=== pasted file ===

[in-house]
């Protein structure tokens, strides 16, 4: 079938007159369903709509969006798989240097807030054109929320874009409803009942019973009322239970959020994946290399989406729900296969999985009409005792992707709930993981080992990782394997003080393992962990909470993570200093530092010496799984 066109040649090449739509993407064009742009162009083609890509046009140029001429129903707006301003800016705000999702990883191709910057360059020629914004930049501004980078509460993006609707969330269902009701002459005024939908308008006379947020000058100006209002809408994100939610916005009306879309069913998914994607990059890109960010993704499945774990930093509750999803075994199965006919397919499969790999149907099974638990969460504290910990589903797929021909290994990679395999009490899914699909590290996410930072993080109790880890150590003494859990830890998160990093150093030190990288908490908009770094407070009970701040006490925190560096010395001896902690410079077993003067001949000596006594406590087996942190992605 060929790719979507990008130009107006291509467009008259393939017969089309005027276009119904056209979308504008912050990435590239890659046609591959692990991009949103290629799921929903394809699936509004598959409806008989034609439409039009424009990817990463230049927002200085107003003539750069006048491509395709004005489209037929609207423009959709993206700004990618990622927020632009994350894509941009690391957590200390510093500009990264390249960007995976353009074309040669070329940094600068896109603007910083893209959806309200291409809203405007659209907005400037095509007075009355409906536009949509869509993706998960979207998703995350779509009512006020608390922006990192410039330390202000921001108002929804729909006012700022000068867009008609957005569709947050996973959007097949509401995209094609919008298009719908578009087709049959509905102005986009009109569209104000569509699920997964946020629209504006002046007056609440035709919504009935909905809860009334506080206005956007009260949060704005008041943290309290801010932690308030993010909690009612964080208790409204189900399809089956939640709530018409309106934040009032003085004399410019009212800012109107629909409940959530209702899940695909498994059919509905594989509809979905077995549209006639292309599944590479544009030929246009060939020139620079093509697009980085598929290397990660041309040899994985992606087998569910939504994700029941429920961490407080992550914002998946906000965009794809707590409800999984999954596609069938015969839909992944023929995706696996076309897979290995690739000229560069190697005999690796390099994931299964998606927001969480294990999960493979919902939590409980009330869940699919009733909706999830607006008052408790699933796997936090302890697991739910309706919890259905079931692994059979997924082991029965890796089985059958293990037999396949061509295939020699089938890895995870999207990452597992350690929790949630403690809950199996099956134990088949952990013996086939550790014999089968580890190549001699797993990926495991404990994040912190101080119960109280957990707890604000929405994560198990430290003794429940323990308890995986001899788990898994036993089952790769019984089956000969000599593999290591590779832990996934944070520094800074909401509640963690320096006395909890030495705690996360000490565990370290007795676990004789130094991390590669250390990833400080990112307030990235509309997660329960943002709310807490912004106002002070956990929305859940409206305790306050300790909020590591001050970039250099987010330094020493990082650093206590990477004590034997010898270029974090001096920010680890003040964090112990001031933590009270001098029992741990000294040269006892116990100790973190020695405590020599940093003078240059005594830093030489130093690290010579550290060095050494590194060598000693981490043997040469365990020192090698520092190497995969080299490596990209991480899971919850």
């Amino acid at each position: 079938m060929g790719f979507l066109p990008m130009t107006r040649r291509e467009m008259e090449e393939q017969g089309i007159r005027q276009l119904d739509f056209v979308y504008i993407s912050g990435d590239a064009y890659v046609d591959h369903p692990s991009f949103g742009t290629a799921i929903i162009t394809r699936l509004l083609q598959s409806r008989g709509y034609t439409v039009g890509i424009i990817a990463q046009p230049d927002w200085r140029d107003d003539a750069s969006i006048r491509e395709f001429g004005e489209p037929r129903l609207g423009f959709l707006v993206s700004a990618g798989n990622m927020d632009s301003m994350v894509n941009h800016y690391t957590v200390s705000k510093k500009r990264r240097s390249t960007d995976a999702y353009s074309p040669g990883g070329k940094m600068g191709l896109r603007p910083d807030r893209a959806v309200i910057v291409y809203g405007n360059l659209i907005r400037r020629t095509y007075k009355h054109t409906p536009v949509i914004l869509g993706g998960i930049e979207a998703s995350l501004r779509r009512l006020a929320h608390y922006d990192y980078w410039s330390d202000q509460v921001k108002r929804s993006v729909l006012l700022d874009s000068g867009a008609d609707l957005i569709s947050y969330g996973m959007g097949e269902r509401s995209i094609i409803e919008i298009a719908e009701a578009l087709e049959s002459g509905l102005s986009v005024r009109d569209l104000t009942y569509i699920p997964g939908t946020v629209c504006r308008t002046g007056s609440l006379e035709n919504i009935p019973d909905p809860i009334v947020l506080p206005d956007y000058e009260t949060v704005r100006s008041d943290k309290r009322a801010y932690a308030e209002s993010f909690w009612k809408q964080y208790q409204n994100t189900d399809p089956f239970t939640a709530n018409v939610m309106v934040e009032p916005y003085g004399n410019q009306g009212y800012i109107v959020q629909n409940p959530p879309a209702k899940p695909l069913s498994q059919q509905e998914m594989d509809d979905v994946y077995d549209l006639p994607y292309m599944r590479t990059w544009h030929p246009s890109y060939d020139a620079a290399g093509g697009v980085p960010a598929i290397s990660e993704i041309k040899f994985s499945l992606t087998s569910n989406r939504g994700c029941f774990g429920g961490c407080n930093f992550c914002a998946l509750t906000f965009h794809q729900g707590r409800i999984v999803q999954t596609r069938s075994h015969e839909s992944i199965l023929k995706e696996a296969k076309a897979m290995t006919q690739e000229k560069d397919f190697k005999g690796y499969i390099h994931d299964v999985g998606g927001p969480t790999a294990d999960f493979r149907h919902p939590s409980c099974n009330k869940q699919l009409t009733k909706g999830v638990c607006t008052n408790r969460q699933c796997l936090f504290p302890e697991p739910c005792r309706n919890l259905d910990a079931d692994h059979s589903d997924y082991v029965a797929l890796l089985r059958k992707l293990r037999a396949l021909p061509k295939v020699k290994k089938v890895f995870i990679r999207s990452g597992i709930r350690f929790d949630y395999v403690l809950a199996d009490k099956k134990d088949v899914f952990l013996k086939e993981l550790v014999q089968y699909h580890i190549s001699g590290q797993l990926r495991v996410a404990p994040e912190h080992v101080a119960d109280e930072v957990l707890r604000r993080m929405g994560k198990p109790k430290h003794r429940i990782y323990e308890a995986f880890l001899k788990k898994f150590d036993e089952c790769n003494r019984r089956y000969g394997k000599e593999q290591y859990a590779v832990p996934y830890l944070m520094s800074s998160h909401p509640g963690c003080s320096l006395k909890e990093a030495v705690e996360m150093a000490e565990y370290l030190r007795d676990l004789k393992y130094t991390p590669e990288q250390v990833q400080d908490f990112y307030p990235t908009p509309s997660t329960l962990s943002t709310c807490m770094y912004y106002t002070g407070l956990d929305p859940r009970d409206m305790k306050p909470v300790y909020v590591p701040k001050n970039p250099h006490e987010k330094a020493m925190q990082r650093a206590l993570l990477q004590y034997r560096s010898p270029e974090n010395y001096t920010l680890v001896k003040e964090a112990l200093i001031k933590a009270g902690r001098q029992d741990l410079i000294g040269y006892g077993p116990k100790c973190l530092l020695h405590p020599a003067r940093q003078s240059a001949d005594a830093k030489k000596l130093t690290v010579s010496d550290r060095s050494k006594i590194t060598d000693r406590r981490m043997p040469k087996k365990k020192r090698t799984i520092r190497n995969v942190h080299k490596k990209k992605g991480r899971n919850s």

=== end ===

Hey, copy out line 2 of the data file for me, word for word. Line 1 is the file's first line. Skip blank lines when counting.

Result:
């Protein structure tokens, strides 16, 4: 079938007159369903709509969006798989240097807030054109929320874009409803009942019973009322239970959020994946290399989406729900296969999985009409005792992707709930993981080992990782394997003080393992962990909470993570200093530092010496799984 066109040649090449739509993407064009742009162009083609890509046009140029001429129903707006301003800016705000999702990883191709910057360059020629914004930049501004980078509460993006609707969330269902009701002459005024939908308008006379947020000058100006209002809408994100939610916005009306879309069913998914994607990059890109960010993704499945774990930093509750999803075994199965006919397919499969790999149907099974638990969460504290910990589903797929021909290994990679395999009490899914699909590290996410930072993080109790880890150590003494859990830890998160990093150093030190990288908490908009770094407070009970701040006490925190560096010395001896902690410079077993003067001949000596006594406590087996942190992605 060929790719979507990008130009107006291509467009008259393939017969089309005027276009119904056209979308504008912050990435590239890659046609591959692990991009949103290629799921929903394809699936509004598959409806008989034609439409039009424009990817990463230049927002200085107003003539750069006048491509395709004005489209037929609207423009959709993206700004990618990622927020632009994350894509941009690391957590200390510093500009990264390249960007995976353009074309040669070329940094600068896109603007910083893209959806309200291409809203405007659209907005400037095509007075009355409906536009949509869509993706998960979207998703995350779509009512006020608390922006990192410039330390202000921001108002929804729909006012700022000068867009008609957005569709947050996973959007097949509401995209094609919008298009719908578009087709049959509905102005986009009109569209104000569509699920997964946020629209504006002046007056609440035709919504009935909905809860009334506080206005956007009260949060704005008041943290309290801010932690308030993010909690009612964080208790409204189900399809089956939640709530018409309106934040009032003085004399410019009212800012109107629909409940959530209702899940695909498994059919509905594989509809979905077995549209006639292309599944590479544009030929246009060939020139620079093509697009980085598929290397990660041309040899994985992606087998569910939504994700029941429920961490407080992550914002998946906000965009794809707590409800999984999954596609069938015969839909992944023929995706696996076309897979290995690739000229560069190697005999690796390099994931299964998606927001969480294990999960493979919902939590409980009330869940699919009733909706999830607006008052408790699933796997936090302890697991739910309706919890259905079931692994059979997924082991029965890796089985059958293990037999396949061509295939020699089938890895995870999207990452597992350690929790949630403690809950199996099956134990088949952990013996086939550790014999089968580890190549001699797993990926495991404990994040912190101080119960109280957990707890604000929405994560198990430290003794429940323990308890995986001899788990898994036993089952790769019984089956000969000599593999290591590779832990996934944070520094800074909401509640963690320096006395909890030495705690996360000490565990370290007795676990004789130094991390590669250390990833400080990112307030990235509309997660329960943002709310807490912004106002002070956990929305859940409206305790306050300790909020590591001050970039250099987010330094020493990082650093206590990477004590034997010898270029974090001096920010680890003040964090112990001031933590009270001098029992741990000294040269006892116990100790973190020695405590020599940093003078240059005594830093030489130093690290010579550290060095050494590194060598000693981490043997040469365990020192090698520092190497995969080299490596990209991480899971919850």